It was like going down a steep rocky stream bed which felt near vertical in places (I exaggerate only slightly, I really was wishing I’d taken my trusty stick at this point) and made incredibly tight turns in tricky places. No question of not concentrating, we had to watch every step as we zigzagged down, making a point of stopping here and there to enjoy the view. It was an incredible descent – 170 metres’ drop in 500 metres of walking – and I have to admit, I was happy to be going down: the climb up would be something else!

The further down the path we travelled, the louder the sound of rushing water became until at last, we glimpsed the glassy green of a river between the trees. Well, rivers, actually. In front of us, the serene río Navelgas-Barcena  and to our right, the busy, chattering río Naraval; they meet on a wide sweeping bend in a pool of deep, clear water, their union giving birth to the beautiful río Esva.

What a completely magical spot this is, I could quite happily sit here for hours just drinking in the peace and magic of the place. There was such a strong sense of nature in the raw, the sheer activity and power of fresh water on its ceaseless journey, deftly carving a sinuous pathway through the land. Here the mirrored silver of slower stretches, there the bright foamy babble over rocks; so much movement, so much energy, so much sound. The skeletal trees, too, told their own story, their gnarled trunks and branches cloaked in soft moss and spattered with starry lichen, the last leaves fluttering down around us like silent feathers. What a feast for the senses. What a perfect moment in life. Money could not buy this.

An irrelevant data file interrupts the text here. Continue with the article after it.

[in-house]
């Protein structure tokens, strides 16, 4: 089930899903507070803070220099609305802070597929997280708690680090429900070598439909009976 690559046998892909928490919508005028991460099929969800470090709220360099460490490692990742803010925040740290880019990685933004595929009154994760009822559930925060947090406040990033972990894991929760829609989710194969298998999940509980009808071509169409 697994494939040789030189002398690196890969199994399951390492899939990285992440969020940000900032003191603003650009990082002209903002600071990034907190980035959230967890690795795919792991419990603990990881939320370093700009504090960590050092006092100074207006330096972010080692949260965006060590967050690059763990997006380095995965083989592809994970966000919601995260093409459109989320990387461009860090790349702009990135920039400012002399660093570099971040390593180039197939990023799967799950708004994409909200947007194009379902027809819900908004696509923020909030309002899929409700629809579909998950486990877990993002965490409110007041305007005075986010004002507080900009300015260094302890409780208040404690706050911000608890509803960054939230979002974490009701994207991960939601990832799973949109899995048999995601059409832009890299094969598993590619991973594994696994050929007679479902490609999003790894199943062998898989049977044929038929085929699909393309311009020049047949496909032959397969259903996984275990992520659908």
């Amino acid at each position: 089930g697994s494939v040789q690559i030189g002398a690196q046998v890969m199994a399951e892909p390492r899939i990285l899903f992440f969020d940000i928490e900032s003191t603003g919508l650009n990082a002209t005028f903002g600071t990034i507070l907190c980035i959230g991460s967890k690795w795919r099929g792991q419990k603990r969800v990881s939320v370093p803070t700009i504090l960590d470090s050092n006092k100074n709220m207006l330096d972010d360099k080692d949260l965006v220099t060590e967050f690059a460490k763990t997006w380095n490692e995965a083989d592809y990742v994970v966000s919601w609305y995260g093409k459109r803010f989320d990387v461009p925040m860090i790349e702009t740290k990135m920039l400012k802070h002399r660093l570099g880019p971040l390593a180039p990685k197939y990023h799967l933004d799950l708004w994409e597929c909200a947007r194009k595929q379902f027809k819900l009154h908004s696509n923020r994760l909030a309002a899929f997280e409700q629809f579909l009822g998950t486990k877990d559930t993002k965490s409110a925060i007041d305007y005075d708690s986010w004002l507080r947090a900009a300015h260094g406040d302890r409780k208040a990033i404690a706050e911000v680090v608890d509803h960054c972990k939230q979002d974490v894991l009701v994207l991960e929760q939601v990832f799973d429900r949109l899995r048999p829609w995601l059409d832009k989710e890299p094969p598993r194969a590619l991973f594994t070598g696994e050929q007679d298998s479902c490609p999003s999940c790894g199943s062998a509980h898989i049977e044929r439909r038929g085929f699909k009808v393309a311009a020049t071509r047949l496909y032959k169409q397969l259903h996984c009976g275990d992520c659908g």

This was the lowest point of our walk so we decided it was a good place to eat our picnic lunch before beginning the long trek back. As the next section involved wading across the río Naraval, we thought it wiser not to risk soggy sandwiches (for the same reason, Roger was in charge of the camera – if anyone fell in, it would be me). The route directions said that it was usually possible to cross the river this way and thankfully it was, as the thought of having to climb back up Las Vueltas del Gato didn’t fill me with too much joy. This sort of carry on does, though; I mean, how often do we do daft things like this? and why don’t we do them more often? Just the simple sensation of forest floor beneath my bare feet, then rocks, then chilly water was enough to make me giggle with the sheer childlike exuberance of being alive. The boulders were slippery, the pools deep in places and the water moving at a fair old lick but I made it across without dropping my boots or falling in. Brilliant fun !